Post by honeyaisle on Fri Jul 07, 2017 12:39 pm

iamani
Just gone back over this thread from the original post looking for clues laid by Ferry Man and honestly I am befuddled as to why clues are needed. Surely something was read or was heard by Ferry Man which sent him diving into this specific Act and the History of Rates so why not simply give others that starting point?
Level playing field and all that instead of immediately dissing 99% of the population aka the slumbering masses as not having the necessary tools to do what he did which was study it for hours per day for two months solid before he 'got it' and armed with the correct level of grammatical knowledge to boot.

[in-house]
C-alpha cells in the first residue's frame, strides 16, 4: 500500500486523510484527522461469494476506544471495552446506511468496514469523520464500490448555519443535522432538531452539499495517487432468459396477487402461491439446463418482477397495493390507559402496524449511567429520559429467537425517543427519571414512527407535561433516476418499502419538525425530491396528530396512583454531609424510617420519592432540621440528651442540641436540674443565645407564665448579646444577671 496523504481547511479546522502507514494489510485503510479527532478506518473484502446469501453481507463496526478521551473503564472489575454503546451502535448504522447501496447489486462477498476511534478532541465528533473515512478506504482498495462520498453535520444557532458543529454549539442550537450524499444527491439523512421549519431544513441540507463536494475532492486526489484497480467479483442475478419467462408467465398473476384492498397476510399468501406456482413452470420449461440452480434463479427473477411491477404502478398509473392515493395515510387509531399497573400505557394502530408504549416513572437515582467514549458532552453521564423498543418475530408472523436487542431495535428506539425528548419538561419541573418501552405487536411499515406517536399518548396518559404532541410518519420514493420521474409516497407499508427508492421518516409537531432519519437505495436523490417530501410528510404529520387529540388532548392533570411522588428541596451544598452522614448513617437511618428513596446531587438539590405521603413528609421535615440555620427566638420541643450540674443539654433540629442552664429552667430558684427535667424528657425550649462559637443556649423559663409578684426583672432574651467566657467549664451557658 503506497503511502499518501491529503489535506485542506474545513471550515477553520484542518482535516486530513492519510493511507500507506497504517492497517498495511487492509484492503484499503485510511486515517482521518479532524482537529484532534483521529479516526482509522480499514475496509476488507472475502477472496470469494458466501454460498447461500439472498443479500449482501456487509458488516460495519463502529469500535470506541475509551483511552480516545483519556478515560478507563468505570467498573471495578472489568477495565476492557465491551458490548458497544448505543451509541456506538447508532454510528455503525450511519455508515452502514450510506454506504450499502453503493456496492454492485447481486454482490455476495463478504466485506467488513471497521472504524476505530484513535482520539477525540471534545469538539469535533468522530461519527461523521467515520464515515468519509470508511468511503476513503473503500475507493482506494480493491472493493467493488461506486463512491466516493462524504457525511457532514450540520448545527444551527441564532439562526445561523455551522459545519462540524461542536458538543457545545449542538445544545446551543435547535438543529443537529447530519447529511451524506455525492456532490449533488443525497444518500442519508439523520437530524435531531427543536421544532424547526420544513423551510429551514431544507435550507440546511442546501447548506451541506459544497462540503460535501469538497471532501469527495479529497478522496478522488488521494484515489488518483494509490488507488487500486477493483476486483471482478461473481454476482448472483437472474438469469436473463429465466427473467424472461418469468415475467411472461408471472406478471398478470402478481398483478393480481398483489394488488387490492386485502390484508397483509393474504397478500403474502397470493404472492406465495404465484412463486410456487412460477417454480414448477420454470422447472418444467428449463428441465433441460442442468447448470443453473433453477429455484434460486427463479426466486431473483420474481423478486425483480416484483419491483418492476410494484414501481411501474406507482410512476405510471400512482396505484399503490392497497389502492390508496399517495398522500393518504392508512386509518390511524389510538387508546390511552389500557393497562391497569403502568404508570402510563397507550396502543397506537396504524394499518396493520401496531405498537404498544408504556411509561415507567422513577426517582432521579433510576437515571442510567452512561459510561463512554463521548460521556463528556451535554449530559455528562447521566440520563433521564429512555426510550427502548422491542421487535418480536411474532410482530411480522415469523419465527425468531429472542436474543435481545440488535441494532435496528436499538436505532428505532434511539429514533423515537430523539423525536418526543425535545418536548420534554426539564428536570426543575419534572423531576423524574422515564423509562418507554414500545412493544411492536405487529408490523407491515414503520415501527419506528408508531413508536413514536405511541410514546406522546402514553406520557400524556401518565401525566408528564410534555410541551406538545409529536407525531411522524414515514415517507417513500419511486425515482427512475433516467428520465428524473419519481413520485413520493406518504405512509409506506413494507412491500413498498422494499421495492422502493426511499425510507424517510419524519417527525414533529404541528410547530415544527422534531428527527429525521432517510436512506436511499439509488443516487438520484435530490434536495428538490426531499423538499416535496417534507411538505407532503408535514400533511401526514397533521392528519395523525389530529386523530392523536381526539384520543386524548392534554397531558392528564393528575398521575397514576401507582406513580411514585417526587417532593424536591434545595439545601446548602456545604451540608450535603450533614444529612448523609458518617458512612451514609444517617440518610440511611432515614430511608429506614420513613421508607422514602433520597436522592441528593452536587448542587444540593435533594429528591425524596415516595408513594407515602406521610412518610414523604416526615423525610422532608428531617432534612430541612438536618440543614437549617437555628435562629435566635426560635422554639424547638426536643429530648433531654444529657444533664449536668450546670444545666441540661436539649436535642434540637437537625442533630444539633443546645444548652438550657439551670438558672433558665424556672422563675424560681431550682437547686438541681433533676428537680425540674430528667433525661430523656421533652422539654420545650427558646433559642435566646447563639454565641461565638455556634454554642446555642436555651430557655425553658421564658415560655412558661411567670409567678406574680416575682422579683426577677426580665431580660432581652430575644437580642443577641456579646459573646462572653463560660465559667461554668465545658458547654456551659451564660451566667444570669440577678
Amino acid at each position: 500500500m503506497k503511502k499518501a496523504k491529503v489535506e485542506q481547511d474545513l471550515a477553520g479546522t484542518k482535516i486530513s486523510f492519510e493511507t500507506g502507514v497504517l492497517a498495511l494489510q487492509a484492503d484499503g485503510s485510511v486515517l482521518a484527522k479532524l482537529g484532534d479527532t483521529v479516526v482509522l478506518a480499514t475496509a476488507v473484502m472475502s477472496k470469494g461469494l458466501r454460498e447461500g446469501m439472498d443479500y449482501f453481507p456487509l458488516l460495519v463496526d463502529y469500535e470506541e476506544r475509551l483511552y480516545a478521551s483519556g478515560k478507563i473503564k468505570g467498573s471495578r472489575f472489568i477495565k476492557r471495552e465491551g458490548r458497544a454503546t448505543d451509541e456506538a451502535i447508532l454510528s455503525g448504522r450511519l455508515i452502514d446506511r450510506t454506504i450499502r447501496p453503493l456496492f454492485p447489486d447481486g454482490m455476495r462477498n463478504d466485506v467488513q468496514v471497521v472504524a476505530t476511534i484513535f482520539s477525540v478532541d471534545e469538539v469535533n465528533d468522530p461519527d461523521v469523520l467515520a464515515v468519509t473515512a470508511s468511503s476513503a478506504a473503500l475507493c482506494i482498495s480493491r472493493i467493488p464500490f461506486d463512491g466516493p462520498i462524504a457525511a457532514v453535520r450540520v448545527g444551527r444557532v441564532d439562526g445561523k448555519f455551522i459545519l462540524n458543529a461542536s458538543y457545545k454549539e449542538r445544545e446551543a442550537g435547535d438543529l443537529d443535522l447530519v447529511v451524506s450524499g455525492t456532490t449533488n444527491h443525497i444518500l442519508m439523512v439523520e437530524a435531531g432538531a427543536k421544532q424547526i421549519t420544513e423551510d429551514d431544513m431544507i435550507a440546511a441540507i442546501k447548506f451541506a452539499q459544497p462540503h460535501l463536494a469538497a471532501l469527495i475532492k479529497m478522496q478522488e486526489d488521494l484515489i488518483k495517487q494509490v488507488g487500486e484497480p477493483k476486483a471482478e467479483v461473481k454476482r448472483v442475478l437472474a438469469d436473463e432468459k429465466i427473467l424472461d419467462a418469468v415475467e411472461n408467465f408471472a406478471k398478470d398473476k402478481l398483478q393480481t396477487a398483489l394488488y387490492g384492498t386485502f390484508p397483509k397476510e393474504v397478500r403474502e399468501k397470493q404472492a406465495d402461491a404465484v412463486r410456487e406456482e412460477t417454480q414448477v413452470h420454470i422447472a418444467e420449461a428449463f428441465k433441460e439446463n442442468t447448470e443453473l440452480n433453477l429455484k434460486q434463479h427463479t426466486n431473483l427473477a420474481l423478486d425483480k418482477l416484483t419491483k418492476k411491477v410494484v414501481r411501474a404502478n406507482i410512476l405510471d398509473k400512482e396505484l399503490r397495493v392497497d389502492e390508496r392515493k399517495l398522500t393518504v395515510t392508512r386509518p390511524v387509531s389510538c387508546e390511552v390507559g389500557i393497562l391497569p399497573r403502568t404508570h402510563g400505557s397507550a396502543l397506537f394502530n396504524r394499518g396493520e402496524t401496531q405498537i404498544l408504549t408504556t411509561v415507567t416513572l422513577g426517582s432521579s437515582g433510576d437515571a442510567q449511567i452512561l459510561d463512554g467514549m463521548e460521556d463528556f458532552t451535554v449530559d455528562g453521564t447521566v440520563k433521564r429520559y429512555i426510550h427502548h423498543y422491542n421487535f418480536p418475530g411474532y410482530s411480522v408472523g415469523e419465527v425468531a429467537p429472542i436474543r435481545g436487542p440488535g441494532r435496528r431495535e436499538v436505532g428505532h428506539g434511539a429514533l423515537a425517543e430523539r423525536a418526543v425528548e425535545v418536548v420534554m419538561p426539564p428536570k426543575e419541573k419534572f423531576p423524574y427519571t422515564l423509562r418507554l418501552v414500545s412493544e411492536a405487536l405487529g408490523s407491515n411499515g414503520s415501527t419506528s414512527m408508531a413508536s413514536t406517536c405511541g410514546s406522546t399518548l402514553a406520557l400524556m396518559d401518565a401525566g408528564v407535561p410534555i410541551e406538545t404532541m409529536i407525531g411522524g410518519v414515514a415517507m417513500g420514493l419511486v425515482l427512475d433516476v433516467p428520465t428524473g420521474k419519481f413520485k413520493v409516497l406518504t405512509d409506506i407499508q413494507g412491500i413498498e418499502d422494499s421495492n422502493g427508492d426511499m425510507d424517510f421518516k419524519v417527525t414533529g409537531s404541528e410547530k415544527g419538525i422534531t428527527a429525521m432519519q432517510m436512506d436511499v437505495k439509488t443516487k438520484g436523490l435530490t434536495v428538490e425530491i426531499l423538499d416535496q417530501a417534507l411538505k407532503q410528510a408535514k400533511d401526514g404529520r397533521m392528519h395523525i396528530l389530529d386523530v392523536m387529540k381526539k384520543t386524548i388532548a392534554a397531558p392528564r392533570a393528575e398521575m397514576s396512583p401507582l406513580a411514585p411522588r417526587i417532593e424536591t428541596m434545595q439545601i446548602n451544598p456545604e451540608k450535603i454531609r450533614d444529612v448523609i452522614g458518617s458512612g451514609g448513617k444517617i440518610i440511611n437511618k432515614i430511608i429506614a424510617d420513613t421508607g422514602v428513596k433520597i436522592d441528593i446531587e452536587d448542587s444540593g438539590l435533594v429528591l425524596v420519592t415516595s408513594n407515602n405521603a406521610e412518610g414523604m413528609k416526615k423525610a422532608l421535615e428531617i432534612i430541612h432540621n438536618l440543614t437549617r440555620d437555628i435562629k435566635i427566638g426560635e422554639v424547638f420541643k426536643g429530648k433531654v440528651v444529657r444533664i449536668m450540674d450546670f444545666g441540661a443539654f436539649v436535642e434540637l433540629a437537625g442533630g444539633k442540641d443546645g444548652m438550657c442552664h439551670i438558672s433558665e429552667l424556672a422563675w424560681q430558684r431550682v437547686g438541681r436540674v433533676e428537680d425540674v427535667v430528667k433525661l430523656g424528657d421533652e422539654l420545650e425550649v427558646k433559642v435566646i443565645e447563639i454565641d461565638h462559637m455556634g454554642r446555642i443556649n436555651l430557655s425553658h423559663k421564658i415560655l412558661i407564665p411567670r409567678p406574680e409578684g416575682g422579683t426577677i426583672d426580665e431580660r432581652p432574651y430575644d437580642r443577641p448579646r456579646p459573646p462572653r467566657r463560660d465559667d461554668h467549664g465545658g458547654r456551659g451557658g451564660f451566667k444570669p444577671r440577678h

What chance have the 99% of which I am a member got without the advantage of his starting point?
And yet despite being able to find hours per day for two months he goes on to claim he has commitments which prevents him from putting any time into putting a concise brief statement of what he has found to share with as wide an audience as possible and dives instead into the world of private messages where the 99% cannot go.

Just chatting about the things he has said noticed whilst searching for the clues you say are there that appear to contradictory.
Can't say I can see any so please share those you can see it would be appreciated.

Here is another example.
He says this;

Pointer: use statutory definitions or supreme court cited definitions, you have no standing, right nor authority to define interpret or cite your own definitions that you think may be the ones that are relevant, I cannot emphasise that point enough.

Then contradicts that statement with this one;